It was not until 1943, amid world war, that penicillin was found to be an effective treatment for syphilis. This study investigated the hypothesis that a decrease in the cost of syphilis due to penicillin spurred an increase in risky non-traditional sex. Using nationally comprehensive vital statistics, this study found evidence that the era of modern sexuality originated in the mid to late 1950s. Measures of risky non-traditional sexual behavior began to rise during this period. These trends appeared to coincide with the collapse of the syphilis epidemic. Syphilis incidence reached an all-time low in 1957 and syphilis deaths fell rapidly during the 1940s and early 1950s. Regression analysis demonstrated that most measures of sexual behavior significantly increased immediately following the collapse of syphilis and most measures were significantly associated with the syphilis death rate. Together, the findings supported the notion that the discovery of penicillin decreased the cost of syphilis and thereby played an important role in shaping modern sexuality.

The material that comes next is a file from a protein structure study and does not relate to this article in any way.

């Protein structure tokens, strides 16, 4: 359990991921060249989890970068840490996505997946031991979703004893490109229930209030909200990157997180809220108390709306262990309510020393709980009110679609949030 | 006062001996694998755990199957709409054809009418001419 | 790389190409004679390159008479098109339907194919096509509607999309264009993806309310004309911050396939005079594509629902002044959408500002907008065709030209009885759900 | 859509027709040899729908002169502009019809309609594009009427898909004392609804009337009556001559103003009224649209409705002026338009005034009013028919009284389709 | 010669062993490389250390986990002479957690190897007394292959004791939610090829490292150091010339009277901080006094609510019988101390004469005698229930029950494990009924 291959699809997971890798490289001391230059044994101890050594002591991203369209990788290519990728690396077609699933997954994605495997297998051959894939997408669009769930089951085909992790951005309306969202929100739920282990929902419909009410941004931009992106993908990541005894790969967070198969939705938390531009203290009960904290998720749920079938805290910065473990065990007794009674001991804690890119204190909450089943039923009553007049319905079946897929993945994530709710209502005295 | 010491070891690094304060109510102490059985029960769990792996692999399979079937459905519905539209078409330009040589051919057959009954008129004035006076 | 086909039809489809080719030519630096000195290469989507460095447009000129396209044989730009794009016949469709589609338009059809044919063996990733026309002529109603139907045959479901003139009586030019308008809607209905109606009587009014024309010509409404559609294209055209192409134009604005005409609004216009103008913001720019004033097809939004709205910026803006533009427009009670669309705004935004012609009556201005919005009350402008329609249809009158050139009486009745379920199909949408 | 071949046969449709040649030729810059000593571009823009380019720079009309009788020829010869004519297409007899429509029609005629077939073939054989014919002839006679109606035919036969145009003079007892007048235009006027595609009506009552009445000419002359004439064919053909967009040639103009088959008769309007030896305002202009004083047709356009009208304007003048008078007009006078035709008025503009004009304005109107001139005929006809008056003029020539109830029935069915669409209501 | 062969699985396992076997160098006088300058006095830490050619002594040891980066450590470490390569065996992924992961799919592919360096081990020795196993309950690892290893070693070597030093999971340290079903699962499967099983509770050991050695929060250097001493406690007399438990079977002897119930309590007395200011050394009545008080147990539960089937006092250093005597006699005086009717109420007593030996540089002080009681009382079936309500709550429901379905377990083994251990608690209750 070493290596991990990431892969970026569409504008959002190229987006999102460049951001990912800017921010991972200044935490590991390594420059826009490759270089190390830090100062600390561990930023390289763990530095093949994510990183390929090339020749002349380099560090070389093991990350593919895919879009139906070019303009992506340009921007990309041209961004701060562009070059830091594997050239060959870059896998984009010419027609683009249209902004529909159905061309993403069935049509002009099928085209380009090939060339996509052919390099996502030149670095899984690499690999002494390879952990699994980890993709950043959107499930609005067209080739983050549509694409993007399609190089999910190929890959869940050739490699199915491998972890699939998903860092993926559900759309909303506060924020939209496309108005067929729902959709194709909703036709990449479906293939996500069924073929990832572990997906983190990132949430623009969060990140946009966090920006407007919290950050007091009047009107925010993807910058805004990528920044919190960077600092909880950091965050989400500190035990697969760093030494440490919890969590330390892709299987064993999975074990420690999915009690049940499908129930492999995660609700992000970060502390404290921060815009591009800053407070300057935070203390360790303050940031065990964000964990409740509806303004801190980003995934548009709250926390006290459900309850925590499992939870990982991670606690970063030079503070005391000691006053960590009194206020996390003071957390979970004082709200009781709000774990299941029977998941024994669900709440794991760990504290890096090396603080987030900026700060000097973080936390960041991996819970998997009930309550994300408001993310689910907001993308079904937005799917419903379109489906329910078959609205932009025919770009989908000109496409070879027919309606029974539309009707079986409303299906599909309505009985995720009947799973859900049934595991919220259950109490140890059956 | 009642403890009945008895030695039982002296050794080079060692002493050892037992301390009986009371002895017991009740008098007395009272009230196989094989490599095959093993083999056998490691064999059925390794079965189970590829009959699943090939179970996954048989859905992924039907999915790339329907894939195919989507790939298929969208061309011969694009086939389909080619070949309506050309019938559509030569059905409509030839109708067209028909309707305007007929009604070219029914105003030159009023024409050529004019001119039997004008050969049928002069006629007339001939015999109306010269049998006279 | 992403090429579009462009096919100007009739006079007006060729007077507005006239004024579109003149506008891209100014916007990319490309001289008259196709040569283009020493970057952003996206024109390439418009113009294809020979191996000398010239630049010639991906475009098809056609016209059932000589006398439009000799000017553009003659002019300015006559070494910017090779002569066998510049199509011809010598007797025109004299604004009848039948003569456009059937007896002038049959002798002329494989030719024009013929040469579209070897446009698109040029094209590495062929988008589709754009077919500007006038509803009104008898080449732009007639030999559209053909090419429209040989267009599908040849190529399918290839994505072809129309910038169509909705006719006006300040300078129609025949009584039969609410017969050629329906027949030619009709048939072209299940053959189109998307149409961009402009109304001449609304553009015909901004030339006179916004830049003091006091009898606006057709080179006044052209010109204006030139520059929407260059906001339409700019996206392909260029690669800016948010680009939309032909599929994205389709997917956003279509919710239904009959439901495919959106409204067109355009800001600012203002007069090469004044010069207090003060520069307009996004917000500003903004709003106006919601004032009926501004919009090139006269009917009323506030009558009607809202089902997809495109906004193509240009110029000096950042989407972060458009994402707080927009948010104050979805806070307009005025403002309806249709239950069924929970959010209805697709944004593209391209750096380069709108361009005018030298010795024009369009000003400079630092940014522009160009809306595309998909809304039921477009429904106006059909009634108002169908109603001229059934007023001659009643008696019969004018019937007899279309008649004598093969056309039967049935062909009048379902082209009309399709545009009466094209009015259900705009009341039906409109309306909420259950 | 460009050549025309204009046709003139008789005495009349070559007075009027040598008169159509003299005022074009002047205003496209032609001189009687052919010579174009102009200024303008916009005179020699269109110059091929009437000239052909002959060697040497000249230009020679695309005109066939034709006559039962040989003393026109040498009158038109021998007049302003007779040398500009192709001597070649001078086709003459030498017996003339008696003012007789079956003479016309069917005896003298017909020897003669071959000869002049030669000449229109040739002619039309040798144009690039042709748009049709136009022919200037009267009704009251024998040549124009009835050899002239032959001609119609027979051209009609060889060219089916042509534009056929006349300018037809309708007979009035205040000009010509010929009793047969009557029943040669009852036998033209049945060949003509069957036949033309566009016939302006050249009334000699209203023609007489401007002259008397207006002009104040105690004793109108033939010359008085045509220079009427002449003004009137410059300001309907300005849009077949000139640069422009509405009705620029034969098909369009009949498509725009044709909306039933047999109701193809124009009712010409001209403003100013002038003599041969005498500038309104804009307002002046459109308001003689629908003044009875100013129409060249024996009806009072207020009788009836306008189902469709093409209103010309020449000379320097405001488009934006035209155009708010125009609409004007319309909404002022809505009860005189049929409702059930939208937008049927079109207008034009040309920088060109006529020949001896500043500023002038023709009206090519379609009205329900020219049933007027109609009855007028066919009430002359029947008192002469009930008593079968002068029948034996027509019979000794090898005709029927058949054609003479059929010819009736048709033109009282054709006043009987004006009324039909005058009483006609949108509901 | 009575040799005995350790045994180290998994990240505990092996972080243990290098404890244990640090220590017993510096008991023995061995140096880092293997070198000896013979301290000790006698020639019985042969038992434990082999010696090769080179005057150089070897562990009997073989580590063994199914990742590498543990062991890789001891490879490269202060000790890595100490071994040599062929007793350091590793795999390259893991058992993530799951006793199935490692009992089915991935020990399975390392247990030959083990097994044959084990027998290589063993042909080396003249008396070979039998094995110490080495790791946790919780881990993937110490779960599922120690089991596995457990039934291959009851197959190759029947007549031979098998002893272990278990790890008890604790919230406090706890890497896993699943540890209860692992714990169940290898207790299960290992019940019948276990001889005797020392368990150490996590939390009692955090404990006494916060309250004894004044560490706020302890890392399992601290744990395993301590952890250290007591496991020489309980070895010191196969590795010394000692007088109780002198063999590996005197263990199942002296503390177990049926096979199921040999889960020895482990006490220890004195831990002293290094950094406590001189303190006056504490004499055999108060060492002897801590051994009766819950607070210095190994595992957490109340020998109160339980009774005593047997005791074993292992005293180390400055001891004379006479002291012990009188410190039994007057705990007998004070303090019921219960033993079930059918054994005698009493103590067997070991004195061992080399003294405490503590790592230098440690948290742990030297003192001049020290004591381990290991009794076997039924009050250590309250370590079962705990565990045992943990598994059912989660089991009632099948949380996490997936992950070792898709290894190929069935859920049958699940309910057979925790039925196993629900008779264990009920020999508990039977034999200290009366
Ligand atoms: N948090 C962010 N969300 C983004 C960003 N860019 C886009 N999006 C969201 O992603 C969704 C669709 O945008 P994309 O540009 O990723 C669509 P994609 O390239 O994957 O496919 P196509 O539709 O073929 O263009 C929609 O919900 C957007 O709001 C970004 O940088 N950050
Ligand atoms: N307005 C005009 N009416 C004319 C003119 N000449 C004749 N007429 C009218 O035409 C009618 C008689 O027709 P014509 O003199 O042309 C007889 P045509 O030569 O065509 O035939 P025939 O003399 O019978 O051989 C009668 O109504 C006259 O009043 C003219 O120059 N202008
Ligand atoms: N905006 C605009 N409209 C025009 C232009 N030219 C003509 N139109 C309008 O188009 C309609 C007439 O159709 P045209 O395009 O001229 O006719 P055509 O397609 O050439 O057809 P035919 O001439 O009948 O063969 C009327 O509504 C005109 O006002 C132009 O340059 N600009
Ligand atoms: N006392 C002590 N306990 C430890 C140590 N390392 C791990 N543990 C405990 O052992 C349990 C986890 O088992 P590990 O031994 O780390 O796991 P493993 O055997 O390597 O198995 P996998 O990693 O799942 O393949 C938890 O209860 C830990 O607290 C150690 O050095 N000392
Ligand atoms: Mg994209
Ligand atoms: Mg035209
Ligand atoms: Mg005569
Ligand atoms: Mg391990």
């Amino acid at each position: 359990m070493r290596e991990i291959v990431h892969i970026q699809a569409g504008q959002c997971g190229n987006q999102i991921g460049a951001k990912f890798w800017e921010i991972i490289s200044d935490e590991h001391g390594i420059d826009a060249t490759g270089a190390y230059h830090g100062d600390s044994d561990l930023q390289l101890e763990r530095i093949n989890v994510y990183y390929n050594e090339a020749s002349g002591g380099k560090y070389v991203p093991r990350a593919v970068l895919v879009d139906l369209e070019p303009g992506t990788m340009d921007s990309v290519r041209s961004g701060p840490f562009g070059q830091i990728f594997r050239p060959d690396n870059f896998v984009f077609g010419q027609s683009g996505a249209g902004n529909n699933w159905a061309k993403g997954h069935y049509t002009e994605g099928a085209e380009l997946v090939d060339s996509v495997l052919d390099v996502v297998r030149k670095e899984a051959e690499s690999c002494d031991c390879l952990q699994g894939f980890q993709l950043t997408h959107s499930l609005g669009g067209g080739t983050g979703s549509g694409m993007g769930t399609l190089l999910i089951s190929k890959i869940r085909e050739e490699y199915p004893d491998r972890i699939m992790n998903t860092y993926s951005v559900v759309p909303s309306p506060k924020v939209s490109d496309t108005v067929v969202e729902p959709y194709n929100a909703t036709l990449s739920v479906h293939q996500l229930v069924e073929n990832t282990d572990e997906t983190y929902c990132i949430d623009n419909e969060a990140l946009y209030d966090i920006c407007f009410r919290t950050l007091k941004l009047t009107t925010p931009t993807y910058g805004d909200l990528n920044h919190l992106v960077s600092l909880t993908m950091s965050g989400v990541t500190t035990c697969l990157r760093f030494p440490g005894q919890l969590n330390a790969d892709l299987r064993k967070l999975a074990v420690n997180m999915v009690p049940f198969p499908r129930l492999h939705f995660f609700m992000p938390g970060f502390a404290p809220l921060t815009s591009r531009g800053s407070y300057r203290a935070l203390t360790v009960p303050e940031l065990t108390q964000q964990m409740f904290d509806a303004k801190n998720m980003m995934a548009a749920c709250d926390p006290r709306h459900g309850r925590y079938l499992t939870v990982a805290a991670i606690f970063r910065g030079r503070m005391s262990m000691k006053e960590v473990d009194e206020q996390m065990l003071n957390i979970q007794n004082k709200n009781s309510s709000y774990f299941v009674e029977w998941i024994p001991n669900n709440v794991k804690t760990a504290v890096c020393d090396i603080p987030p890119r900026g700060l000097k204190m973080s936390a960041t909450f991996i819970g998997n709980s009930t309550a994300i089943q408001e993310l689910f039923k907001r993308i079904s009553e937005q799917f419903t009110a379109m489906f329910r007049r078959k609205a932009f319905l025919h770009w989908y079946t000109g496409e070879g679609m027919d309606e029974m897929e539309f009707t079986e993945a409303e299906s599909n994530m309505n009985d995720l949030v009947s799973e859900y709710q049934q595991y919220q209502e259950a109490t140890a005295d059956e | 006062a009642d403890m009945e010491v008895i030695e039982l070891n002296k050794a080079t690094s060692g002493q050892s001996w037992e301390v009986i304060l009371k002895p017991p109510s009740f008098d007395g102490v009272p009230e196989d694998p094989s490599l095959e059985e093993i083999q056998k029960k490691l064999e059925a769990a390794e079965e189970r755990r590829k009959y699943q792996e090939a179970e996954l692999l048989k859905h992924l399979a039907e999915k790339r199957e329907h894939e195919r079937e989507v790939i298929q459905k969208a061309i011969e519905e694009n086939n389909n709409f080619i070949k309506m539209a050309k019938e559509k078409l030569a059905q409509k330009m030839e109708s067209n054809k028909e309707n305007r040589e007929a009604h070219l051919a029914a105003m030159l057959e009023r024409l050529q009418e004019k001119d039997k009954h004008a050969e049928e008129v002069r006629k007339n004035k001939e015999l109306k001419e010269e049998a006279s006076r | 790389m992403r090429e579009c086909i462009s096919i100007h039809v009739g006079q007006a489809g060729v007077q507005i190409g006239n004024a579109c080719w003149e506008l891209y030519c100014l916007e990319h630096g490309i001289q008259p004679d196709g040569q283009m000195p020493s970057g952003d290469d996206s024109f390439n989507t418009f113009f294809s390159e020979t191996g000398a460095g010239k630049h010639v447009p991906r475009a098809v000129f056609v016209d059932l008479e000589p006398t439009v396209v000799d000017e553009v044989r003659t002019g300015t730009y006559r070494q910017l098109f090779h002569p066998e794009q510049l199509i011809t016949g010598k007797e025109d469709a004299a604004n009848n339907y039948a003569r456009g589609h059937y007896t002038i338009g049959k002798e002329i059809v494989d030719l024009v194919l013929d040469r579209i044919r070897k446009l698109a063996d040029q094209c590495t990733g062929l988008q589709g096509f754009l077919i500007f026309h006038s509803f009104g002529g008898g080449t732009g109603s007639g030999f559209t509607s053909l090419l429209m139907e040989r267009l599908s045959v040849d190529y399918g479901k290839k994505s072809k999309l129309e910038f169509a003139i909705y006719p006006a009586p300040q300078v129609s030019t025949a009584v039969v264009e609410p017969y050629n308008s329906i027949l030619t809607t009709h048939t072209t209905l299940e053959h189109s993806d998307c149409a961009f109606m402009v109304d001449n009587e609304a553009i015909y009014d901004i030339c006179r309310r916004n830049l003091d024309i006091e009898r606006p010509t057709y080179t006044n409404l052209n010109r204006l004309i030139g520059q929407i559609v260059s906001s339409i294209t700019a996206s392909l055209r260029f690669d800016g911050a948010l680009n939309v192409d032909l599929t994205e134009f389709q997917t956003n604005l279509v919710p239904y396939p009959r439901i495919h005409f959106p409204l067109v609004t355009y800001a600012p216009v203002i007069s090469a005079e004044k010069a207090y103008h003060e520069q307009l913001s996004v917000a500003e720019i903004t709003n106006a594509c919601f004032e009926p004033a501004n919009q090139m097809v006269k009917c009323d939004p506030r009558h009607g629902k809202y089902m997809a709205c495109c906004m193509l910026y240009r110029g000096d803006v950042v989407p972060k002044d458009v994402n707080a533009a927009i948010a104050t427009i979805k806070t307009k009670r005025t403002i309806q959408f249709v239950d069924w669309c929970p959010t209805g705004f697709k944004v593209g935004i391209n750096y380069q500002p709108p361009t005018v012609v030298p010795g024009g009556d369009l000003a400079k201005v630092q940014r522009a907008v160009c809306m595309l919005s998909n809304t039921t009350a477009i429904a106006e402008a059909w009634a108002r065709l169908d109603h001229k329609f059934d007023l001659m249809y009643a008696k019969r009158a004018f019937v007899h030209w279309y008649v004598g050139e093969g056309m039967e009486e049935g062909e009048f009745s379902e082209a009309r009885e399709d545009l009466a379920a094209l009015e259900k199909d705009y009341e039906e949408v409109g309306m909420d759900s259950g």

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The author would like to thank Robert Nelson, National Center for HIV/AIDS, Viral Hepatitis, STD, and TB Prevention (NCHHSTP), Centers for Disease Control and Prevention (CDC), for providing historical data on syphilis and gonorrhea incidence.
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Francis, A.M. The Wages of Sin: How the Discovery of Penicillin Reshaped Modern Sexuality. Arch Sex Behav 42, 5–13 (2013). https://doi.org/10.1007/s10508-012-0018-4
- Sexual behavior
- Sexual revolution